John's Speech: Fellowship Commission


John's Speech: Fellowship Commission


Civil rights movements, speechwriting, Nineteen sixty-four, Fellowship Commission (Philadelphia, Pa.)


Text of speech written by Sheila Michaels for John Lewis to deliver to the Fellowship Commission in 1964.


Sheila Michaels, John Lewis


Sheila Michaels Collection, M373, Historical Manuscripts, Special Collections, The University of Southern Mississippi Libraries


Circa 1964


Rights not evaluated








<br />
Mr. _________, ________, ________, ladies and gentlemen:<br />
The March on Washington, this year, was one of the first times in history that America has shown that all faiths, all races, labour, government workers and Americans of all professions and convictions could and would unite [typo] to carry forth a cause that they believe in.  Before this, we have only seen such a show of strength and unity in times of war; but now, Americans are uniting in times of peace.  Americans are demonstrating that they believe in democracy, that it is not a word to be used for propaganda, or something to fight for when our lives are threatened, but that [typo] democracy [typo] will be the American way of life.<br />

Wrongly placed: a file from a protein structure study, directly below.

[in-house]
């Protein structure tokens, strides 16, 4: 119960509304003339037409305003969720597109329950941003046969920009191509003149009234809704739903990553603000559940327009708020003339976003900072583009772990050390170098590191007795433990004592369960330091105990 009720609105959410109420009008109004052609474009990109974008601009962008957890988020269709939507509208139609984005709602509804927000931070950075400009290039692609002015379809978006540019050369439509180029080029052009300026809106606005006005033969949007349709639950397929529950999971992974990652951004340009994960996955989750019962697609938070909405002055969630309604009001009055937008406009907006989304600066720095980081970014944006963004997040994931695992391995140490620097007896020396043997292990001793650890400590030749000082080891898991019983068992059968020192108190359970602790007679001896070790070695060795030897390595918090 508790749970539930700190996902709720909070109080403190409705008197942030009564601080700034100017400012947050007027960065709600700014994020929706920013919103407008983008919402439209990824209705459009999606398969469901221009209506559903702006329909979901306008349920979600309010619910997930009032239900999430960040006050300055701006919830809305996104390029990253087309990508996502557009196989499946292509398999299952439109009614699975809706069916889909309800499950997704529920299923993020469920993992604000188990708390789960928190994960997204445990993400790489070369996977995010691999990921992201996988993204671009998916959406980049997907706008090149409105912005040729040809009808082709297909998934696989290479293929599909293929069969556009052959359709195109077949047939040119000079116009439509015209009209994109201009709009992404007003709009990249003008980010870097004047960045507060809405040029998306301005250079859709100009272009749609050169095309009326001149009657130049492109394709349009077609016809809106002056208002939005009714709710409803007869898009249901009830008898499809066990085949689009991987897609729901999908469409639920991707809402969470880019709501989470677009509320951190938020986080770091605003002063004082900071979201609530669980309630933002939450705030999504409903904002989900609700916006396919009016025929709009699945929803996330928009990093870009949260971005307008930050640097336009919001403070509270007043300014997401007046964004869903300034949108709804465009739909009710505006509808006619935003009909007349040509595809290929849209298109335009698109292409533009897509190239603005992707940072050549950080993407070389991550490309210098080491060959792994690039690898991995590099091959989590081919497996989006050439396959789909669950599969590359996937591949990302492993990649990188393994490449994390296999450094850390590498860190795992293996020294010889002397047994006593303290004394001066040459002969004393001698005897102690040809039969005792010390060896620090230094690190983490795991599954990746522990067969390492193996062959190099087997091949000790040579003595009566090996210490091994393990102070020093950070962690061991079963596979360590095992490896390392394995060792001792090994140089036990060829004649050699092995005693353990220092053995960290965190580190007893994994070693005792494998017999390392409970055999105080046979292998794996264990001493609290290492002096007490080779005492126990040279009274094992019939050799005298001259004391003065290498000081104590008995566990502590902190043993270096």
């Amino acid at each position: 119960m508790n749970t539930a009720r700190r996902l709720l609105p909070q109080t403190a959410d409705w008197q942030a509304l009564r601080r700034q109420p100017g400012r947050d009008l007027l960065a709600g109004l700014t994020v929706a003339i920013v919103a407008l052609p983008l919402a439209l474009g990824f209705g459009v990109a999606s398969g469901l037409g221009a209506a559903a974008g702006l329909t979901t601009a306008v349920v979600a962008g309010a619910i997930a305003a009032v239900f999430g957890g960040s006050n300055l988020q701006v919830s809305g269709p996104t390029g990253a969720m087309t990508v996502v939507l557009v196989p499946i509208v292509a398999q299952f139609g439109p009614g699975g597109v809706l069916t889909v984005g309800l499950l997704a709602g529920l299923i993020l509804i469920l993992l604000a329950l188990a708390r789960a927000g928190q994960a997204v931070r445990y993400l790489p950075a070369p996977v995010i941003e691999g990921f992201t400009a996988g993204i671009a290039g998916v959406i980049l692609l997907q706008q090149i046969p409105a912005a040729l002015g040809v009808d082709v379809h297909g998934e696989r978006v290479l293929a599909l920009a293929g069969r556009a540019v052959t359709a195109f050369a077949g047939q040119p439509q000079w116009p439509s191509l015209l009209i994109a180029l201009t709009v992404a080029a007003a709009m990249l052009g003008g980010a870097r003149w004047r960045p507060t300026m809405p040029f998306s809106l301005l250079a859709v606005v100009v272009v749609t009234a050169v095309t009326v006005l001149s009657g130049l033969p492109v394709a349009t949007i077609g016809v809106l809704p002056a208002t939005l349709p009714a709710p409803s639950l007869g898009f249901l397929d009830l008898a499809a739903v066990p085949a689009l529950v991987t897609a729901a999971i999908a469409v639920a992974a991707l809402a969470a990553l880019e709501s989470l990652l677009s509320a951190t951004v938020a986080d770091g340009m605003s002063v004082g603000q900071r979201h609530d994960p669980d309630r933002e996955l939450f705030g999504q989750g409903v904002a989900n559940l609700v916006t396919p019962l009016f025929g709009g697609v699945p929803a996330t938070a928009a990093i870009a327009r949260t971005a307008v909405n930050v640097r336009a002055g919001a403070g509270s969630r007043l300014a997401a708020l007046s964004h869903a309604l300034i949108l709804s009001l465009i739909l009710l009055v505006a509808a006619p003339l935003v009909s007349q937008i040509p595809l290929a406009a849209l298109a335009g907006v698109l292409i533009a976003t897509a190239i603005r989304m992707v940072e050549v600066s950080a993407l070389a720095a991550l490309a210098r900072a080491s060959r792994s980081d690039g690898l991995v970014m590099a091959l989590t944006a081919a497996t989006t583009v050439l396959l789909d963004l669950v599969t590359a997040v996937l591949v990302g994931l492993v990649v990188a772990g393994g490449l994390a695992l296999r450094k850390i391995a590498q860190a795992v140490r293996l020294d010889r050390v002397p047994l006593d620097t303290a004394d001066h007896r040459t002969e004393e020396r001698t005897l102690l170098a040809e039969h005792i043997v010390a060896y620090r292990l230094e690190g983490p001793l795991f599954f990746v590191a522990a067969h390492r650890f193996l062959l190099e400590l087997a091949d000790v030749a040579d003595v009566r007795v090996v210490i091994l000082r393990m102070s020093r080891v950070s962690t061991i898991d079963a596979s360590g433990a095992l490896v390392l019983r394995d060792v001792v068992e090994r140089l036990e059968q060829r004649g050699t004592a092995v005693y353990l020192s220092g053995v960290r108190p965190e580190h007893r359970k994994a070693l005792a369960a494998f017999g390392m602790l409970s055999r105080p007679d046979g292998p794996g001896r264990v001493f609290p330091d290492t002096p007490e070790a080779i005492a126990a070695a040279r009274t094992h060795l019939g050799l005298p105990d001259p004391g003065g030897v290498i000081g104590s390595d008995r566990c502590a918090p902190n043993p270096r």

The Fellowship Commission, and groups like it, who have paved the way for [typo] last years March are now entering a new era.  As some people have pointed out, the Supreme Court decision did not integrate the schools, but freed the civil rights groups to [typo] begin integrating the schools.  And so, if the Civil Rights Bill is passed, we will be free to begin integration on a nation-wide basis.<br />
	This is the beginning of the third decade after [typo]the original March on Washington; the second half-century of American Labour and the second century after the Emancipation Proclamation.  In the first half of this century there were many marches proposed and carried out, to bring the unemployed to Washington, to bring our [typo] plight to the Federal Government.  Most of these have been forgotten, except by the few who participated in them.
page two<br />
John’s Speech<br />
<br />
But this March will not be forgotten, because it is, as it must be, the beginning of a new era. 'This is the first time we have seen press and government and the whole nation cooperate and recognize that something must be done about civil rights be done about civil rights, about unemployment, and about the future prospect of mass unemployment.<br />
Our task has been put before us, and so, in the words of the late President, “Let us begin.”<br />
for: John<br />
from: Sheila


Sheila Michaels, John Lewis, “John's Speech: Fellowship Commission,” Online Exhibits at Southern Miss, accessed April 18, 2024,

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